The future Howald train station. The first phase will open December 2017 while the second will open in 2024 at a cost of €42.9m
Luxembourg’s rail operator CFL is investing billions in its infrastructure in order to better meet the growing demand for public transport.
On Monday the company laid bare its major projects for the coming years, outlining the huge costs while also stressing the need for an “effective mobility chain” in Luxembourg.
Demand grew by 53% from 2006 to 2016, the firm said, explaining it is investing €3.8 billion between 2013 and 2023, almost three times the previous decade (€1.3bn).
How is the money invested?
€33 million will go into the continued policy of reducing the number of railway crossings by 10 by 2024;
€292 million will go into commissioning the new Luxembourg-Bettembourg line by 2024;
€247 million is to be invested in the second Pulvermühle-Luxembourg-Sandweiler viaduct;
€215 million for the doubling of the tracks to be ready for 2019;
€96.3 million is going into the creation of the Pfaffenthal-Kirchberg multimodal pole;
€9 million to the Howald pole;
€98 million to the Ettelbruck pole;
€400 million will be used to purchase 34 new trains by 2025.
CFL has committed to build a set of P+R car parks as part of a strategy to create car-park belts. They will be located in Ettelbruck (€14.4 million), Mersch (€17 million), Wasserbillig (€42.3 million), Rodange (€43.5 million), Bascharage-Sanem (€15 million) and Troisvierges (€12.5 million).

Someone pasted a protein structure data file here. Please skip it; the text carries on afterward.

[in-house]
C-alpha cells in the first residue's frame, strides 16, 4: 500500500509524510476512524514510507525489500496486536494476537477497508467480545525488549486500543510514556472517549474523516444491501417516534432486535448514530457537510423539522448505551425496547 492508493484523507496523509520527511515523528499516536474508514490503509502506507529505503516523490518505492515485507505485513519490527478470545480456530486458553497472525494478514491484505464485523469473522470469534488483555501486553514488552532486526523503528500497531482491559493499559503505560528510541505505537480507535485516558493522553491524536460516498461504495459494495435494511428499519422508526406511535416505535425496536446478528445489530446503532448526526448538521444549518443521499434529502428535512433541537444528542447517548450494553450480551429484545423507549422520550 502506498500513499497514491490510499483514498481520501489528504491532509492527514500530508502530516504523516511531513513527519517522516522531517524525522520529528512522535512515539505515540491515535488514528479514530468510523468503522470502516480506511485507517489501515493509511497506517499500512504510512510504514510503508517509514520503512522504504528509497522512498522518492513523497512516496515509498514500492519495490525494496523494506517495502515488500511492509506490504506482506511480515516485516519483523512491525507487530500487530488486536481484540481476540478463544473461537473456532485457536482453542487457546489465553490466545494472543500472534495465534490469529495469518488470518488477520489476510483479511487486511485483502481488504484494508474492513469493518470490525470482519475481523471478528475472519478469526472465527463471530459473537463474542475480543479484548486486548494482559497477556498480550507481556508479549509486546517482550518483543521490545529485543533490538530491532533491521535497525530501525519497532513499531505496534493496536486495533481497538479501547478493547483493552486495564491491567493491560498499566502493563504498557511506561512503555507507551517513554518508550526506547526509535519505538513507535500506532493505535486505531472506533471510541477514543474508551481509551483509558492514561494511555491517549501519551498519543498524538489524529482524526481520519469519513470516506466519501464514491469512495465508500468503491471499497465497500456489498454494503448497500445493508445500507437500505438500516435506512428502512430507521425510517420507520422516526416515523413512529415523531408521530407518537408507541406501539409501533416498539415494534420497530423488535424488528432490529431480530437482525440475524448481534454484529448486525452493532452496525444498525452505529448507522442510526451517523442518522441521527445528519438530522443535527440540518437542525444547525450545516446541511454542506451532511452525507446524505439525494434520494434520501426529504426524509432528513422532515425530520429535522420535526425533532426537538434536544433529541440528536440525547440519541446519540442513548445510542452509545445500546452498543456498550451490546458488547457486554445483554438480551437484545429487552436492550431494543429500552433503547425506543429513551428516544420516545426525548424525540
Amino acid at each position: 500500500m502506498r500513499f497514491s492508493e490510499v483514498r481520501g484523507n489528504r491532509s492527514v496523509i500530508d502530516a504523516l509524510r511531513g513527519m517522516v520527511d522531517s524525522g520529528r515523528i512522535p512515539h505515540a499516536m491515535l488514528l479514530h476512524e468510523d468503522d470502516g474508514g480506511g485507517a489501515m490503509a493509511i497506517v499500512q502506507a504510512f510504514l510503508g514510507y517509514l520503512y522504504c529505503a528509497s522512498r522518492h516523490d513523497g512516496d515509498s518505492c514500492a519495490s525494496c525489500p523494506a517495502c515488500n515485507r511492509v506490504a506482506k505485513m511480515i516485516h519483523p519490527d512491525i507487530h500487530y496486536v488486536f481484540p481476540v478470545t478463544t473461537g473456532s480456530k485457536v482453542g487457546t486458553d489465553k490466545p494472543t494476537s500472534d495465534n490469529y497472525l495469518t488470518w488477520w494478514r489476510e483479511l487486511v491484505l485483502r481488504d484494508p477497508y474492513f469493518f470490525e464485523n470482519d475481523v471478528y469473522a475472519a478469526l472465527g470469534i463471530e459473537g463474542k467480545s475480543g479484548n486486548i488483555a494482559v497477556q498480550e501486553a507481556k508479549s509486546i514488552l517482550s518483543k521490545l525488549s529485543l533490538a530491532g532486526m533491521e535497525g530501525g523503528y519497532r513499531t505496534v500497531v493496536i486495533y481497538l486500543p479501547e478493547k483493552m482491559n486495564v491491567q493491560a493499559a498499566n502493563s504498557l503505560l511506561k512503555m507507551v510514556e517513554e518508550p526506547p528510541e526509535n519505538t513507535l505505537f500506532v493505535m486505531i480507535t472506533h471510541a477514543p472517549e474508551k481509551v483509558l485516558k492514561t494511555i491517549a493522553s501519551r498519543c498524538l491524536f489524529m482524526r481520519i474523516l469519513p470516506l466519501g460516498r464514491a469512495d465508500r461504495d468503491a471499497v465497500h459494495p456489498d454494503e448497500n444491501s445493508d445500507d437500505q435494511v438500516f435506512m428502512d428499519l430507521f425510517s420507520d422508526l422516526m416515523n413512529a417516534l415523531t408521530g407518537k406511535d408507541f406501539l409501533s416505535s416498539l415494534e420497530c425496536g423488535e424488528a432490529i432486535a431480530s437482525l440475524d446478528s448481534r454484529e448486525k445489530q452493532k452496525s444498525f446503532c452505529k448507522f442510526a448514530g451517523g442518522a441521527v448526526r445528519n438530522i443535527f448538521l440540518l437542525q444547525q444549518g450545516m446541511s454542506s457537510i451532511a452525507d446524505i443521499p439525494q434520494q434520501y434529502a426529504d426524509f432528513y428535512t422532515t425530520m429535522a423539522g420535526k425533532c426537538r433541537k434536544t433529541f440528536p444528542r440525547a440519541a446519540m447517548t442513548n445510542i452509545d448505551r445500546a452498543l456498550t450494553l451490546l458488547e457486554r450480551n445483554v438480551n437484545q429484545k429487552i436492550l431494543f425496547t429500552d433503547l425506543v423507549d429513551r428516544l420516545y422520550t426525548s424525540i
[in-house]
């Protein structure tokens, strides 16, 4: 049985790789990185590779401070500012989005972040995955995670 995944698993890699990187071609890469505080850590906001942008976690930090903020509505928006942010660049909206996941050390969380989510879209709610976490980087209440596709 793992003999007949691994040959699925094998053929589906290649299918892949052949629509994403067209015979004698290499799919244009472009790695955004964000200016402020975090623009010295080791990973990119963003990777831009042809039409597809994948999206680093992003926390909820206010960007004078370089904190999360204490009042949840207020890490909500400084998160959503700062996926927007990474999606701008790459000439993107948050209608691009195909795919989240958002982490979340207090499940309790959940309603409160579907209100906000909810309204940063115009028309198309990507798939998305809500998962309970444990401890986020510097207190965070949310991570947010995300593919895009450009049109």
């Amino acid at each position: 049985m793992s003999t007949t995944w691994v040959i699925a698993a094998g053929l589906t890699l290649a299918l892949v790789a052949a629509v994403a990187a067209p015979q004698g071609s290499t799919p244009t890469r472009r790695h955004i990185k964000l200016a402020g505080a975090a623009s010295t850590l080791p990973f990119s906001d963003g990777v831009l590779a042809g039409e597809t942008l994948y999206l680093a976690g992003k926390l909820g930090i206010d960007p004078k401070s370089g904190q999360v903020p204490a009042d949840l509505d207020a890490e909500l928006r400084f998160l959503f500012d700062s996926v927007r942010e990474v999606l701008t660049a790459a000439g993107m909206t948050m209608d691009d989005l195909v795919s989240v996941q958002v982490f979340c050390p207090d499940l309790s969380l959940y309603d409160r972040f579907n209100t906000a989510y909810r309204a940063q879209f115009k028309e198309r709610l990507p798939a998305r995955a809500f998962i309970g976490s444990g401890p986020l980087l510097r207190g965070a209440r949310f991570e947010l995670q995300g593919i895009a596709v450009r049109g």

A total 12 train stations are to be upgraded between 2018 and 2024 at a cost of €145 million. These include the stations at Kleinbettingen, Lorentzweiler, Cents-Hamm, Sandweiler-Contern, Bettembourg, Walferdange, Berchem, Ettelbruck, Mersch, Rodange, Capellen and Wasserbillig. The Luxembourg station will be equipped with two new platforms and four new tracks. The latter will be done gradually, with the first track to be commissioned in December 2019 and the other three in October 2021. The entire project should be completed by 2022.
Sadly, change cannot come without some disruption to normal service and further details about this will be announced in 2018.
Finally, rail users should benefit from the upgrading of stations with the introduction of real-time information display boards, at a cost of €25 million. Passengers will also be able to benefit from a new website and application for smartphones.